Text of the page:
Talk summary:

Hailed as the greatest pickpocket in the world, Apollo Robbins studies the quirks of human behavior as he steals your watch. In a hilarious demonstration, Robbins samples the buffet of the TEDGlobal 2013 audience, showing how the flaws in our perception make it possible to swipe a wallet and leave it on its owner’s shoulder while they remain clueless. Click here to view the official TED transcript.

TED Explained:

“Do you think it’s possible to control someone’s attention? Even more than that, what about predicting human behavior?”


1. “Predict” is a verb. It means to say that (something) will or might happen in the future.
E.g. The fortune-teller was predicting my future. She said that tomorrow I will meet somebody important.

“I’ve spent the last twenty years studying human behavior from a rather unorthodox way: picking pockets.”

2. “Unorthodox” is an adjective. It’s used to describe something different from what is usually done or accepted.
E.g. Our teacher had unorthodox ways of teaching. It was fun to have lessons with her because we never knew what to expect.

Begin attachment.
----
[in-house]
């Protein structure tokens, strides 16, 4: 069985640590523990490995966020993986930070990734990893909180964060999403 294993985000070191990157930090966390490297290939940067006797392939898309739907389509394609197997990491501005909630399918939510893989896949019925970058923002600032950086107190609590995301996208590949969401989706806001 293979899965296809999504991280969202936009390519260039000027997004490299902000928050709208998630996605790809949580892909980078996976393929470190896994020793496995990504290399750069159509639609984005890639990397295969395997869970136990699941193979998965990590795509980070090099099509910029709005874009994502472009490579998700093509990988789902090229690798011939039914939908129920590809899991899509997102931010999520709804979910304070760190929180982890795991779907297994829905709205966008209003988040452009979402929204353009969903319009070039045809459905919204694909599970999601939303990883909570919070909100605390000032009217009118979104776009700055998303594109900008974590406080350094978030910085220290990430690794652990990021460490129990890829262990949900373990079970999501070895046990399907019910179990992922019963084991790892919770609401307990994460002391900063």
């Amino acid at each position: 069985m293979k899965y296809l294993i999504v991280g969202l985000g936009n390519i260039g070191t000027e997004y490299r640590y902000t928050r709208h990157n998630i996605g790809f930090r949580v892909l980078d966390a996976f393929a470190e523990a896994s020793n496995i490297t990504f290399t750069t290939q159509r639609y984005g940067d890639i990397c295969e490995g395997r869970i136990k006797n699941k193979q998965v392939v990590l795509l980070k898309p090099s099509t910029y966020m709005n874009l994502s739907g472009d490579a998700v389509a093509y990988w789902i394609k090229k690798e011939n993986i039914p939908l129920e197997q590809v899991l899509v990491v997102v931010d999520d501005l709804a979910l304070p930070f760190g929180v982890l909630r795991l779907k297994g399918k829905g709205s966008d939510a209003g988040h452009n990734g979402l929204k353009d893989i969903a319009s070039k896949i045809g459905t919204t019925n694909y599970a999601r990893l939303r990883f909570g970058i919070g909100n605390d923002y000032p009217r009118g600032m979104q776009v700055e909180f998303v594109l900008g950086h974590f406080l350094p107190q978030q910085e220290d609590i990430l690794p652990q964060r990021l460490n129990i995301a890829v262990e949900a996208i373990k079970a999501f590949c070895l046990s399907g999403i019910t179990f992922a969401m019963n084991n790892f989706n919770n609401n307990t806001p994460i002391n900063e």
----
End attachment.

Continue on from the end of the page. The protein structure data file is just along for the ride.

“Some of us are a little bit more perceptive than others.”

3. “Perceptive” is an adjective. It means having or showing an ability to understand or notice something easily or quickly.
E.g. Mr. Shelock Holmes was very perceptive. He noticed the painting was missing right away.

“They have fancy models of attention, Posner’s trinity model of attention. For me, I like to think of it very simple, like a surveillance system.”

4. “Surveillance” is a noun. It means to keep a close watch over someone or something.
E.g. The surveillance team kept close watch over the antique jewelry, which was worth a million dollars.

“Now, for my job, I have to play with techniques to exploit this, to play with your attention as a limited resource.”

5. “Exploit” is a verb. It means to use (someone or something) in a way that helps you unfairly.
E.g. The workers are exploited by rich bosses. They are paid minimum wages and work long hours.

“One time a guy had a hole in his pocket, and that was rather traumatizing for me. I was looking for his wallet and he gave me his phone number.”

6. “Traumatizing” is an adjective. Here, it is used lightheartedly as a joke. It means to be subject to lasting shock as a result of an emotionally disturbing experience or physical injury.
E.g. When Lucy was a child, she almost drowned in a swimming pool. The memory is still traumatizing for her and she hasn’t been swimming since.

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